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Loans simply to live: Greens join student protest

25th January 2008

Loans simply to live: Greens join student protest

Green Party Education Spokesperson Metiria Turei is to join tertiary
students at Parliament to protest student allowance polices which have
forced the average student debt up to nearly $30,000.

The Green Party's cooperation agreement with the Government requires
them to make budget allocations for raising parental income thresholds
which will increase the number of students eligible for student
allowances.

"The Green Party wants to make sure the number of students getting
full allowances increases, as that is where the real need is," Mrs
Turei says.

"If the Government simply raises the top threshold, so that more
students are entitled to $20 a week, it will be a failure to meet our
agreement and a gross insult to students."

New research released today shows that just to cover essential living
costs, students are required to take out bank loans and use overdrafts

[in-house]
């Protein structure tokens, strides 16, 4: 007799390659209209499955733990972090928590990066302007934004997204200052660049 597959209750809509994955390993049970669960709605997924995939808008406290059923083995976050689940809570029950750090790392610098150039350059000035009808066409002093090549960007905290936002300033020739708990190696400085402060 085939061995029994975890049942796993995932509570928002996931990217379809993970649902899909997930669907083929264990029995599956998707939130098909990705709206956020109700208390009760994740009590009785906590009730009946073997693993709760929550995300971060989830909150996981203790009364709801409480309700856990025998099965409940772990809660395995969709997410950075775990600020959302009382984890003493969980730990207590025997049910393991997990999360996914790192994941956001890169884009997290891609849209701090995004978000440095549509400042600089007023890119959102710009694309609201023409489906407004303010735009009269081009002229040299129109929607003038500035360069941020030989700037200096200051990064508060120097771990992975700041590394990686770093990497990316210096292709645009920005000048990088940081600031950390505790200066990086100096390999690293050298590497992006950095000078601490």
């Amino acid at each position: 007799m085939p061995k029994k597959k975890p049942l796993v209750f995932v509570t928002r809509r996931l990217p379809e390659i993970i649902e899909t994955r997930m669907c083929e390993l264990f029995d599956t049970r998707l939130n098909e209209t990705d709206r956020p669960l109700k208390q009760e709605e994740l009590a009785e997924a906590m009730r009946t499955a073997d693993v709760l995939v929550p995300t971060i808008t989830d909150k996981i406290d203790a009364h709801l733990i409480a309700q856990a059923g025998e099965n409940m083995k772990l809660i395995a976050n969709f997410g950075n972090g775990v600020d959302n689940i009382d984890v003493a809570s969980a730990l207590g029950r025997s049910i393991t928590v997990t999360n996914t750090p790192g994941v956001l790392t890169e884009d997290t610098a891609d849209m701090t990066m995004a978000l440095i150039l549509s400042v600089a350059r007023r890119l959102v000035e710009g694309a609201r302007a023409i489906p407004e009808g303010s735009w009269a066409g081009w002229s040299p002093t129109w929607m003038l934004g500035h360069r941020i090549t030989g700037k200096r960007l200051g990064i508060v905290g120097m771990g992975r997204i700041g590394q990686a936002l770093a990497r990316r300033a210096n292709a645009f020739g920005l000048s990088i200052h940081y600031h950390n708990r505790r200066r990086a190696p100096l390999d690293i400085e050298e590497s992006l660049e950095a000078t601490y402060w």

and credit cards.

"There is no justification for students being the only group in
society forced to borrow simply to live.

"This inequity is directly reflected in a significant reduction of
enrolments from students from poorer backgrounds, down from 15 percent
in 2004 to 6 percent in 2007.

"The new research shows that 88 percent of students believe that
loans, which are taken out just to survive, will have some impact on
their ability to buy a house.

"Over a third say it will impact other important life decisions such
as when to have children and ability to save for the future.

"These are significant decisions that no previous generation has had
to consider on the basis of a crippling loan often acquired while
still a teenager and in the early twenties.

"Universal student allowances must be restored if we are to deal with
the ramifications of a generation growing up in debt such as the loss
of our graduates to overseas jobs, the inability to get into the
housing market, and the forced delay starting families," Mrs Turei
says.

"The fact is that Government policies are falling far short of a fair
deal for tertiary students who are being compelled out of the country,
either to earn enough to pay off their debt or to avoid it
altogether."

ENDS

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